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06 Apr 2012
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Marcel and Arletty's quiet, economically impoverished but motionally rich life is disrupted when she is diagnosed with a serious disease. At the same time, Marcel takes a young illegal immigrant under his wing. So begins Aki Kaurismäki's masterpiece, which champions the downtrodden and celebrates the smaller things that make life worth living. A glorious, colourful and deeply humane work.
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LE HAVRE (Finland/France/GermanyPG/93mins)
Directed by Aki Kaurismaki. Starring Andre Wilms, Blondin Miguel, Elina Salo, Kati Outinen, Eveylne Didi, Quoc Dung Nguyen, Laika.
THE PLOT: Aging shoe shiner Marcel (Wilms) knows all about not being wanted (as he’s bustled away from yet another shoe shop front) and the struggle to make ends meet. He’s also lucky enough to know the simple pleasures of life, such as a drink with a friendly barmaid and a good home-cooked meal with a good wife (Outinen), and a small group of good neighbours. So, when Marcel happens upon a young African refugee, Idrissa (Miguel), it isn’t long before he’s hiding the fugitive from the authorities. It might just help Marcel not think about the fact that his beloved wife is in hospital, and unwilling to tell him exactly what’s wrong, but the neighborhood are as one when it comes to keeping Idrissa safe and out of harm’s way until they can help him on to his relatives in London…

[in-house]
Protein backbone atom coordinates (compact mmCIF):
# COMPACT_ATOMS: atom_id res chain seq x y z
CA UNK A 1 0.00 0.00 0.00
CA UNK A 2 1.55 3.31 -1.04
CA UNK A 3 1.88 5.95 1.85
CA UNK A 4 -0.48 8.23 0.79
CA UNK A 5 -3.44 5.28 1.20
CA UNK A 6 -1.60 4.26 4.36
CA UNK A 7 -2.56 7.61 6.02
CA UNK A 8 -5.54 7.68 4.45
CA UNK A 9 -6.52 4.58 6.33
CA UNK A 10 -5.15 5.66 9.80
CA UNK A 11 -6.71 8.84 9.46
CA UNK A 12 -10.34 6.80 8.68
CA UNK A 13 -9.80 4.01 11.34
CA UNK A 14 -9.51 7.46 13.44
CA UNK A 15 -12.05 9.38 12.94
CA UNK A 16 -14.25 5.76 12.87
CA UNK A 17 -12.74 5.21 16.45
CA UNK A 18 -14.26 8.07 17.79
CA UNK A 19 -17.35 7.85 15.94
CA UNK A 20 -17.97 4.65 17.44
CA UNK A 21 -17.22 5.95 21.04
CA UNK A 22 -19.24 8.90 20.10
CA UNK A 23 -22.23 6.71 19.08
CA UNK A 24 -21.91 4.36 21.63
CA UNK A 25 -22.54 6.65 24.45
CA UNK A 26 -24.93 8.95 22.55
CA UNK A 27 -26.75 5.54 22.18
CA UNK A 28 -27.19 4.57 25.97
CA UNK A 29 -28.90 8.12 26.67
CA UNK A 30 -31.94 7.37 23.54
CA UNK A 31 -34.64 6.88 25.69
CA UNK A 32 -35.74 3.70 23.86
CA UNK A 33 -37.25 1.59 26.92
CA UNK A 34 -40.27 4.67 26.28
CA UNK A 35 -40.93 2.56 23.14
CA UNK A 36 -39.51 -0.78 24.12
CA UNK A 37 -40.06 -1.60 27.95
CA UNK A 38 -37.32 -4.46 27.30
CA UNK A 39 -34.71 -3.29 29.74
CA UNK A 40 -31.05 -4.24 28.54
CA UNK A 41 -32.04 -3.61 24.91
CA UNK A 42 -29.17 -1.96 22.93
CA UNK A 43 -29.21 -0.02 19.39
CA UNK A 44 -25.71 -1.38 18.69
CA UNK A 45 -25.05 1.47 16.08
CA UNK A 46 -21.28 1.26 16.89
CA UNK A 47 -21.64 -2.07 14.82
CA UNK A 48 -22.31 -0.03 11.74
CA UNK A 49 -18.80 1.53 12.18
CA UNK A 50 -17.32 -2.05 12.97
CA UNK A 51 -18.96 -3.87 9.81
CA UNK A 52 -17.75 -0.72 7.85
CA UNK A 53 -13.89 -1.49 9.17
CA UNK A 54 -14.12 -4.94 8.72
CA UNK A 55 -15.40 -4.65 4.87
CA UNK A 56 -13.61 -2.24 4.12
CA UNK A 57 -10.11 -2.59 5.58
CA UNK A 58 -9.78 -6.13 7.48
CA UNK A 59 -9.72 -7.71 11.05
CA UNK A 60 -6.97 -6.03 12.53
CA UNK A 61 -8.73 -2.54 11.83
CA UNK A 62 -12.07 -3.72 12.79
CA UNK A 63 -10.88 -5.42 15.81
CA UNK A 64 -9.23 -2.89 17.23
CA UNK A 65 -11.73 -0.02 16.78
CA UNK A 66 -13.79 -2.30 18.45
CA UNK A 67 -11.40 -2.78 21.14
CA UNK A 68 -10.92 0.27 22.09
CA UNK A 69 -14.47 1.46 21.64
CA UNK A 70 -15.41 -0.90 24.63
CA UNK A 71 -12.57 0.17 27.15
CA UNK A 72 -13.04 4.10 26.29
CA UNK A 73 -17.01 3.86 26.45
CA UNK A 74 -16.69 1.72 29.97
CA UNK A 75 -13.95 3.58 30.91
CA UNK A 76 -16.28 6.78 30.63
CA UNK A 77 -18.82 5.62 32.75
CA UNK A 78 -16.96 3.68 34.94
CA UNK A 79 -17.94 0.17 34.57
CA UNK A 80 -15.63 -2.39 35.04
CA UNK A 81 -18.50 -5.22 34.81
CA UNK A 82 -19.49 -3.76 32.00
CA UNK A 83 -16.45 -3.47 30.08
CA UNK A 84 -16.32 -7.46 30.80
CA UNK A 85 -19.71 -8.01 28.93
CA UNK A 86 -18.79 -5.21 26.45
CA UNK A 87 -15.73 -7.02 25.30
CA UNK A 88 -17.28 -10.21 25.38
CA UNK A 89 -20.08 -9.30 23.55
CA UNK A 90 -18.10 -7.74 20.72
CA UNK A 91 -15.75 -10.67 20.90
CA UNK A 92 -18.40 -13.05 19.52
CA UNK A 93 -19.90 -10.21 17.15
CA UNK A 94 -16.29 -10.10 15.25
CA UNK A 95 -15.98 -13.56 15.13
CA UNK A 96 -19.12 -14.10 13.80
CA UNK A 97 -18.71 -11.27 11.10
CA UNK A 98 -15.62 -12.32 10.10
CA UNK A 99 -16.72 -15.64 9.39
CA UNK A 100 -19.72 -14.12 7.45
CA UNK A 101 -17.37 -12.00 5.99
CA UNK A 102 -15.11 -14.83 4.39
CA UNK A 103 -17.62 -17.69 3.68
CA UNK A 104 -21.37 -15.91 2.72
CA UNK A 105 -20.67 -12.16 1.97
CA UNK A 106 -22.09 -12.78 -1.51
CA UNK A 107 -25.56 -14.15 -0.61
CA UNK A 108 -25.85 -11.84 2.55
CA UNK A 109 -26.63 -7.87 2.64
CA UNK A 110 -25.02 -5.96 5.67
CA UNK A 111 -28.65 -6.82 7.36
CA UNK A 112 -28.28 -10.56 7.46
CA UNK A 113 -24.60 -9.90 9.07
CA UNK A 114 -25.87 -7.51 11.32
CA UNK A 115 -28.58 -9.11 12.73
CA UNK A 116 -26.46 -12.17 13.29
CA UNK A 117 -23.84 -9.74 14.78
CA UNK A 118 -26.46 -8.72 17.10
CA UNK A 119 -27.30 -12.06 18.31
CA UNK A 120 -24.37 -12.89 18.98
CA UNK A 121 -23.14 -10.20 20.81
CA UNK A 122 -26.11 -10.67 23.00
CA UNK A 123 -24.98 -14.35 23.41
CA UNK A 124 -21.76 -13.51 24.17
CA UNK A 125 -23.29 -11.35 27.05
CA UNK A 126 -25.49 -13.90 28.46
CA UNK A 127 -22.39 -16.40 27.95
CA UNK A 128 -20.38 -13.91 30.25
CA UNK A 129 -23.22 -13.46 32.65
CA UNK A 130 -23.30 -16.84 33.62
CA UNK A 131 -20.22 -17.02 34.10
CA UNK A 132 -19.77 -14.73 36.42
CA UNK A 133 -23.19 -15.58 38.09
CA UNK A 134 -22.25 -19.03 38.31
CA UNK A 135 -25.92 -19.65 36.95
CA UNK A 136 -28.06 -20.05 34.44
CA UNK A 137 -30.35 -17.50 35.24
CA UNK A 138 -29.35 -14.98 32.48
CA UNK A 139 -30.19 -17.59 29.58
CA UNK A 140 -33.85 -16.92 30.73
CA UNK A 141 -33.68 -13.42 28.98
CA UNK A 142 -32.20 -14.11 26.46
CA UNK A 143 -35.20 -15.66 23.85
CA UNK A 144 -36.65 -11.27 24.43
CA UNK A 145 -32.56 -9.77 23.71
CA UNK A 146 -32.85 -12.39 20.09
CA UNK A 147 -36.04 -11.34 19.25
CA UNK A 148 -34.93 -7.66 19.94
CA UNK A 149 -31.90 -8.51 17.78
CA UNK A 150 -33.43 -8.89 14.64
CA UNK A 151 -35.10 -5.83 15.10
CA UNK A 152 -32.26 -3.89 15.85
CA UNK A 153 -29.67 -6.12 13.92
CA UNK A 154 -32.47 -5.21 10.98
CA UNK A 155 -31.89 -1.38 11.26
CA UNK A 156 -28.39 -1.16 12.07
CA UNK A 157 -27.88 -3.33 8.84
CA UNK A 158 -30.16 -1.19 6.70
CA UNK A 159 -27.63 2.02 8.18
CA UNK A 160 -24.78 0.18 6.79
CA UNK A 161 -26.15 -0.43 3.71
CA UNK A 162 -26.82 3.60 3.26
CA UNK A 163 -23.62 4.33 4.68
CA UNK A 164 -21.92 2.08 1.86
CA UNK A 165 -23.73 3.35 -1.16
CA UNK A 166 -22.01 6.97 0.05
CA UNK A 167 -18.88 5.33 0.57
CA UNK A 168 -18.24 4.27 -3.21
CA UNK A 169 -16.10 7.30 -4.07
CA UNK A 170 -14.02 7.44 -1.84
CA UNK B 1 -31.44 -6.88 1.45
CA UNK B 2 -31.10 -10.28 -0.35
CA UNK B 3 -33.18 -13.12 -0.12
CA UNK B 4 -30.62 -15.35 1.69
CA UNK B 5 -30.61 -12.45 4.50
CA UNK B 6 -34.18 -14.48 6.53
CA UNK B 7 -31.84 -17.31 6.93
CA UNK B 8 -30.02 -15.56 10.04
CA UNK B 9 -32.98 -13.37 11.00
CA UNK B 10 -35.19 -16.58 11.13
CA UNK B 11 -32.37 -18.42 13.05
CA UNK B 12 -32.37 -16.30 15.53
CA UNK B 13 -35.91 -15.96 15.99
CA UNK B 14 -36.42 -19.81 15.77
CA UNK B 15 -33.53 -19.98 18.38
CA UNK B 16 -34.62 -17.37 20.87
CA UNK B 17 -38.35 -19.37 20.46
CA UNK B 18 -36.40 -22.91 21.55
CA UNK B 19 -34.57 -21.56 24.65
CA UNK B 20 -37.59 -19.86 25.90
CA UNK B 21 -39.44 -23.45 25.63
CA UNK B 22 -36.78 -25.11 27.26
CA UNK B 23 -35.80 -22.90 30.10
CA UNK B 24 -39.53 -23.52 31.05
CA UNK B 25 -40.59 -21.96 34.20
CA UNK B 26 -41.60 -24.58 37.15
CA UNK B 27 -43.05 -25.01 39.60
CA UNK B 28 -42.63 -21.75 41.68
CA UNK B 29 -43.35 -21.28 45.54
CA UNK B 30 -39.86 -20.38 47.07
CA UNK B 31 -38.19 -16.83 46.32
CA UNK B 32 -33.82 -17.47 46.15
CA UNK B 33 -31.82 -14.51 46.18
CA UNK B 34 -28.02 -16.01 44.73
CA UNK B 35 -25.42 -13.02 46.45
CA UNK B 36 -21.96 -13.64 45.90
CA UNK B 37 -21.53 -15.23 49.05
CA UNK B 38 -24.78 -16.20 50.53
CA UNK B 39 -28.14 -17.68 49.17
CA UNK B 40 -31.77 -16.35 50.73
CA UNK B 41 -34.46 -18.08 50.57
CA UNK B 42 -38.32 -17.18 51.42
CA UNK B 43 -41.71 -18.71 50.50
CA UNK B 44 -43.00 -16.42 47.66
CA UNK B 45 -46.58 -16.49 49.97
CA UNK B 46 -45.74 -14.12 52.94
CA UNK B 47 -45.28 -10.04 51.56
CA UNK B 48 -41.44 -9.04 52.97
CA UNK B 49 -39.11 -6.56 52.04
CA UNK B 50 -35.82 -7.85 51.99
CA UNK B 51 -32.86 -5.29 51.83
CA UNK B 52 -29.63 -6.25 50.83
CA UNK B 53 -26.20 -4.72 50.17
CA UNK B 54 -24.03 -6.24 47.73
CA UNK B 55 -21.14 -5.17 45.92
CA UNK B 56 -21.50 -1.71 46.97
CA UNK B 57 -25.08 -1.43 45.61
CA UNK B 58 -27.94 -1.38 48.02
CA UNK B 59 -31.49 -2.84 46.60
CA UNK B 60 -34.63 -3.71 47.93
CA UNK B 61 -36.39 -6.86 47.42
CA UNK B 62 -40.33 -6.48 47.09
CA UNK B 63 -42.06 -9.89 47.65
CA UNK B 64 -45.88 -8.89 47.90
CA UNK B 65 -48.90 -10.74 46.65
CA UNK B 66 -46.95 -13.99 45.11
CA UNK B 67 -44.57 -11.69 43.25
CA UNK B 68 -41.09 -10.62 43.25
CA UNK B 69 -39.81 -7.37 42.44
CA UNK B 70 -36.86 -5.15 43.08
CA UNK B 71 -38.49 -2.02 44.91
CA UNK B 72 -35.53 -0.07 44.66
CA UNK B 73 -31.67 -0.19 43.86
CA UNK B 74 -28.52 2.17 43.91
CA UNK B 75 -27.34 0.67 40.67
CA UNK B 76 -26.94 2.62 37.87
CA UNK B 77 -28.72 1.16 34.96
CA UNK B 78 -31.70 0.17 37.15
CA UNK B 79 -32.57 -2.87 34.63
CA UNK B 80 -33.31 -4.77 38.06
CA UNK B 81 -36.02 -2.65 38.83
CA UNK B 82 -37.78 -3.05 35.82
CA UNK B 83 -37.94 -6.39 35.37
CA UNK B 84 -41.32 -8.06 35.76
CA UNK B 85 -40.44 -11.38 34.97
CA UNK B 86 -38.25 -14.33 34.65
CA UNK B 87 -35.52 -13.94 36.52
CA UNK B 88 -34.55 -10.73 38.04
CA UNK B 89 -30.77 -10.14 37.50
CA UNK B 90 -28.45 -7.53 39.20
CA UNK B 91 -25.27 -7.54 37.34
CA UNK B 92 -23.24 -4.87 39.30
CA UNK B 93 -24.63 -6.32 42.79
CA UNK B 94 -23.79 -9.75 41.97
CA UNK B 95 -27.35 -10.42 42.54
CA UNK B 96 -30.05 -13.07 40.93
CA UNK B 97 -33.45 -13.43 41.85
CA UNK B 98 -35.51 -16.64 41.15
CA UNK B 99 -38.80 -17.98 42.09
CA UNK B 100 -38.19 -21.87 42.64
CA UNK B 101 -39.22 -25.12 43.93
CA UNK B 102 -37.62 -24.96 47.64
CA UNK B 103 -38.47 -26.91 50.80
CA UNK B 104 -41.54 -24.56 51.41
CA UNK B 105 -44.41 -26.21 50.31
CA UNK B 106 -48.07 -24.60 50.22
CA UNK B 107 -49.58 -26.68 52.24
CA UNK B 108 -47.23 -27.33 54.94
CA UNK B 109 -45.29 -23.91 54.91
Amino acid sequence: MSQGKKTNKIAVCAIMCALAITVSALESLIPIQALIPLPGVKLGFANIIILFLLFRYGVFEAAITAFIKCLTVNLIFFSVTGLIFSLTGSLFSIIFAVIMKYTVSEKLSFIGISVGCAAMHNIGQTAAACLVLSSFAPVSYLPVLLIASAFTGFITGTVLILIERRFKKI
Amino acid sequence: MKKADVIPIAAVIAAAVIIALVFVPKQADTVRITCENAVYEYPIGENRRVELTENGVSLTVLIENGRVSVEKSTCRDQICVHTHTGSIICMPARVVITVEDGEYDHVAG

THE VERDICT: Having failed to land on the Oscar Foreign Film shortlist, but Aki Kaurismaki’s unassuming and ramshackle fable swept major prizes elsewhere, including Finland’s annual Jussi Awards, where it took six prizes, including best film. What initially plays like parody - Marcel appears to live not in Le Havre but Sesame Street, akin to Amelie with all the magic realism taken out – turns out to be a homage to old-fashioned filmmaking. Kaurismaki set out to deliver a movie world here, as opposed to a real world. When Marcel and co need to raise some money, they put on a charity concert, headlined by Italian rock legend Little Bob – who comes across as a blend of Johnny Halliday and a shaven Ewok. It’s that kind of movie. Just about saved by some humble performances, a little dry wit and some endearing amateurism (this is a film where you can really hear people slop their food), Le Havre is a film to be admired more than actually enjoyed.RATING: 3/5
Review by Paul Byrne
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